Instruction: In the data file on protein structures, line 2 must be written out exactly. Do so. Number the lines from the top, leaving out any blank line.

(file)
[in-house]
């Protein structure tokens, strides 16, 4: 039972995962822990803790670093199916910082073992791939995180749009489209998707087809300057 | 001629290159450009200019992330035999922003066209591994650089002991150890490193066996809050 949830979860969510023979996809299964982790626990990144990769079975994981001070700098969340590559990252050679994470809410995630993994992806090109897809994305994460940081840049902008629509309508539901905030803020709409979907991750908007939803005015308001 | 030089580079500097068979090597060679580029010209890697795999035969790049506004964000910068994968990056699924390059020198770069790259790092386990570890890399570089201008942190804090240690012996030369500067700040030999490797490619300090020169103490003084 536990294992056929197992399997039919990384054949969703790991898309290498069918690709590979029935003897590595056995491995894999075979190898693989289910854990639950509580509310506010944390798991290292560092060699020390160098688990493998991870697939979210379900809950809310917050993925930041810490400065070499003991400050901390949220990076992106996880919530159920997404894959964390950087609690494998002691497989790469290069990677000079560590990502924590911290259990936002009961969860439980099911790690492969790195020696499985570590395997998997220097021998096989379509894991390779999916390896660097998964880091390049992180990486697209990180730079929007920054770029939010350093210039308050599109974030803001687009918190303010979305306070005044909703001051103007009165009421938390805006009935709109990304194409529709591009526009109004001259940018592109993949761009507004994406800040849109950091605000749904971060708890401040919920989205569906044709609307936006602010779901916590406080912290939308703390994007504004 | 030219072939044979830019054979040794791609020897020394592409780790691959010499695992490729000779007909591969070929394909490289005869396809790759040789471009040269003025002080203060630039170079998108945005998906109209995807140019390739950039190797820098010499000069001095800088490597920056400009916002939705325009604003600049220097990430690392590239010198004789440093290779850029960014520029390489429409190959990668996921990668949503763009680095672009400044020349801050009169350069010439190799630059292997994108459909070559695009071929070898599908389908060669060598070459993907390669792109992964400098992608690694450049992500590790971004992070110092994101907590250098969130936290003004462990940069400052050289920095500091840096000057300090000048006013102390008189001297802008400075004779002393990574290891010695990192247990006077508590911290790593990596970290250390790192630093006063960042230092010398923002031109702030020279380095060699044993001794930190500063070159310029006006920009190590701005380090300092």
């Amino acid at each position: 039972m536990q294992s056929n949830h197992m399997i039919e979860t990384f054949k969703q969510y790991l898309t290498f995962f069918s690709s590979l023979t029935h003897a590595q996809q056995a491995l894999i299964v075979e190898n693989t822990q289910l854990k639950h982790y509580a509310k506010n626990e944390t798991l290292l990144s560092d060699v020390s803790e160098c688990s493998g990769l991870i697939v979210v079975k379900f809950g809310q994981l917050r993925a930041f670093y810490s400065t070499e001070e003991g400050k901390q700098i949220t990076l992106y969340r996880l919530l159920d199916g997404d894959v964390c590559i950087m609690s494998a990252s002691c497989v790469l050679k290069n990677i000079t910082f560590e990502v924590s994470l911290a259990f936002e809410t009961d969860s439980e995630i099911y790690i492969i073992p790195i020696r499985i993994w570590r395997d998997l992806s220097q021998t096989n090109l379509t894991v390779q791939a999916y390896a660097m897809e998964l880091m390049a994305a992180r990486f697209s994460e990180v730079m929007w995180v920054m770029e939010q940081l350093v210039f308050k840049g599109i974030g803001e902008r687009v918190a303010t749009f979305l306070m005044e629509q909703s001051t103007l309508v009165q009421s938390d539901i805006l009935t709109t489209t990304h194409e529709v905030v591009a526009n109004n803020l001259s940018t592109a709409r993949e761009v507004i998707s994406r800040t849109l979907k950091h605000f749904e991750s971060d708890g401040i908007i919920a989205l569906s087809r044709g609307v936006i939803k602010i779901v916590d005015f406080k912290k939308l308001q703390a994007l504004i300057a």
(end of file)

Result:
């Protein structure tokens, strides 16, 4: 039972995962822990803790670093199916910082073992791939995180749009489209998707087809300057 | 001629290159450009200019992330035999922003066209591994650089002991150890490193066996809050 949830979860969510023979996809299964982790626990990144990769079975994981001070700098969340590559990252050679994470809410995630993994992806090109897809994305994460940081840049902008629509309508539901905030803020709409979907991750908007939803005015308001 | 030089580079500097068979090597060679580029010209890697795999035969790049506004964000910068994968990056699924390059020198770069790259790092386990570890890399570089201008942190804090240690012996030369500067700040030999490797490619300090020169103490003084 536990294992056929197992399997039919990384054949969703790991898309290498069918690709590979029935003897590595056995491995894999075979190898693989289910854990639950509580509310506010944390798991290292560092060699020390160098688990493998991870697939979210379900809950809310917050993925930041810490400065070499003991400050901390949220990076992106996880919530159920997404894959964390950087609690494998002691497989790469290069990677000079560590990502924590911290259990936002009961969860439980099911790690492969790195020696499985570590395997998997220097021998096989379509894991390779999916390896660097998964880091390049992180990486697209990180730079929007920054770029939010350093210039308050599109974030803001687009918190303010979305306070005044909703001051103007009165009421938390805006009935709109990304194409529709591009526009109004001259940018592109993949761009507004994406800040849109950091605000749904971060708890401040919920989205569906044709609307936006602010779901916590406080912290939308703390994007504004 | 030219072939044979830019054979040794791609020897020394592409780790691959010499695992490729000779007909591969070929394909490289005869396809790759040789471009040269003025002080203060630039170079998108945005998906109209995807140019390739950039190797820098010499000069001095800088490597920056400009916002939705325009604003600049220097990430690392590239010198004789440093290779850029960014520029390489429409190959990668996921990668949503763009680095672009400044020349801050009169350069010439190799630059292997994108459909070559695009071929070898599908389908060669060598070459993907390669792109992964400098992608690694450049992500590790971004992070110092994101907590250098969130936290003004462990940069400052050289920095500091840096000057300090000048006013102390008189001297802008400075004779002393990574290891010695990192247990006077508590911290790593990596970290250390790192630093006063960042230092010398923002031109702030020279380095060699044993001794930190500063070159310029006006920009190590701005380090300092």